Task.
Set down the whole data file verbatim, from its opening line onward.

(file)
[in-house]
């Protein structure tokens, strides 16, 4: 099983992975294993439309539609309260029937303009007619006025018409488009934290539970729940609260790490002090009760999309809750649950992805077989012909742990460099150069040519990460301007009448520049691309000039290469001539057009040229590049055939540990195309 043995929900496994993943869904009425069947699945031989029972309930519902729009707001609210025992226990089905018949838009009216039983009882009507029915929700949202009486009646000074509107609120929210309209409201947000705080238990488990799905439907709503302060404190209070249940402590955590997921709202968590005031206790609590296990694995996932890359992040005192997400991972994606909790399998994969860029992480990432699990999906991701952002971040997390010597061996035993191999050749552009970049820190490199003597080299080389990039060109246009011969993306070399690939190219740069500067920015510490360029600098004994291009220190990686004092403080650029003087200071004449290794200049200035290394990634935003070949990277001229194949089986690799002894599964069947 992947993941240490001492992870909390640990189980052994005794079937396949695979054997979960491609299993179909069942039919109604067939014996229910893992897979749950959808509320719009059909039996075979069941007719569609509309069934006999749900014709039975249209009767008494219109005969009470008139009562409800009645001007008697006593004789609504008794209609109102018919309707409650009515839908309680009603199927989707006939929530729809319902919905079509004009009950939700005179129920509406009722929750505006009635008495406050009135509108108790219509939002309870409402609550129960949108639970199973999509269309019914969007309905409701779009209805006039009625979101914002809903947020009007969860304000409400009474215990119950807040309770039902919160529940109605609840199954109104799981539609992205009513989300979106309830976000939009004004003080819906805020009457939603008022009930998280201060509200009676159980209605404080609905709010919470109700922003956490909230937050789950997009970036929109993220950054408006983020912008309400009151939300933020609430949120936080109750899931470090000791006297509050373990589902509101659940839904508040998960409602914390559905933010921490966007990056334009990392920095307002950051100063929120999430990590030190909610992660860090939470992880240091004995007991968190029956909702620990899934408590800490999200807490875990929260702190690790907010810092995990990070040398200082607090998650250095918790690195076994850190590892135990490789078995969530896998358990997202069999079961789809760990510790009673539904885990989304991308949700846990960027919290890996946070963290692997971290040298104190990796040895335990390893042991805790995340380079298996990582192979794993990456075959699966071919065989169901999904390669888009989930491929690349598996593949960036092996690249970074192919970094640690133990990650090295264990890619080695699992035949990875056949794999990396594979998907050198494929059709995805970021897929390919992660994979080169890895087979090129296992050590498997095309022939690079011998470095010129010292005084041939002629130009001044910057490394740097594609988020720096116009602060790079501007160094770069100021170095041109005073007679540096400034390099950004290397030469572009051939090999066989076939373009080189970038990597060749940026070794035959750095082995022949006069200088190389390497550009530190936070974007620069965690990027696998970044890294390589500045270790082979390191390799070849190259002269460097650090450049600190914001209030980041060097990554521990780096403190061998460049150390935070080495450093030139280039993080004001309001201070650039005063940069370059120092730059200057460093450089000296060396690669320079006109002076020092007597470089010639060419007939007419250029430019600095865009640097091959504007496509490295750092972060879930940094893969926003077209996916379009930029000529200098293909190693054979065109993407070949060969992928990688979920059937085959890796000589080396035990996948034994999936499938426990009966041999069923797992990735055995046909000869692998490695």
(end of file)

[in-house]
């Protein structure tokens, strides 16, 4: 099983992975294993439309539609309260029937303009007619006025018409488009934290539970729940609260790490002090009760999309809750649950992805077989012909742990460099150069040519990460301007009448520049691309000039290469001539057009040229590049055939540990195309 043995929900496994993943869904009425069947699945031989029972309930519902729009707001609210025992226990089905018949838009009216039983009882009507029915929700949202009486009646000074509107609120929210309209409201947000705080238990488990799905439907709503302060404190209070249940402590955590997921709202968590005031206790609590296990694995996932890359992040005192997400991972994606909790399998994969860029992480990432699990999906991701952002971040997390010597061996035993191999050749552009970049820190490199003597080299080389990039060109246009011969993306070399690939190219740069500067920015510490360029600098004994291009220190990686004092403080650029003087200071004449290794200049200035290394990634935003070949990277001229194949089986690799002894599964069947 992947993941240490001492992870909390640990189980052994005794079937396949695979054997979960491609299993179909069942039919109604067939014996229910893992897979749950959808509320719009059909039996075979069941007719569609509309069934006999749900014709039975249209009767008494219109005969009470008139009562409800009645001007008697006593004789609504008794209609109102018919309707409650009515839908309680009603199927989707006939929530729809319902919905079509004009009950939700005179129920509406009722929750505006009635008495406050009135509108108790219509939002309870409402609550129960949108639970199973999509269309019914969007309905409701779009209805006039009625979101914002809903947020009007969860304000409400009474215990119950807040309770039902919160529940109605609840199954109104799981539609992205009513989300979106309830976000939009004004003080819906805020009457939603008022009930998280201060509200009676159980209605404080609905709010919470109700922003956490909230937050789950997009970036929109993220950054408006983020912008309400009151939300933020609430949120936080109750899931470090000791006297509050373990589902509101659940839904508040998960409602914390559905933010921490966007990056334009990392920095307002950051100063929120999430990590030190909610992660860090939470992880240091004995007991968190029956909702620990899934408590800490999200807490875990929260702190690790907010810092995990990070040398200082607090998650250095918790690195076994850190590892135990490789078995969530896998358990997202069999079961789809760990510790009673539904885990989304991308949700846990960027919290890996946070963290692997971290040298104190990796040895335990390893042991805790995340380079298996990582192979794993990456075959699966071919065989169901999904390669888009989930491929690349598996593949960036092996690249970074192919970094640690133990990650090295264990890619080695699992035949990875056949794999990396594979998907050198494929059709995805970021897929390919992660994979080169890895087979090129296992050590498997095309022939690079011998470095010129010292005084041939002629130009001044910057490394740097594609988020720096116009602060790079501007160094770069100021170095041109005073007679540096400034390099950004290397030469572009051939090999066989076939373009080189970038990597060749940026070794035959750095082995022949006069200088190389390497550009530190936070974007620069965690990027696998970044890294390589500045270790082979390191390799070849190259002269460097650090450049600190914001209030980041060097990554521990780096403190061998460049150390935070080495450093030139280039993080004001309001201070650039005063940069370059120092730059200057460093450089000296060396690669320079006109002076020092007597470089010639060419007939007419250029430019600095865009640097091959504007496509490295750092972060879930940094893969926003077209996916379009930029000529200098293909190693054979065109993407070949060969992928990688979920059937085959890796000589080396035990996948034994999936499938426990009966041999069923797992990735055995046909000869692998490695």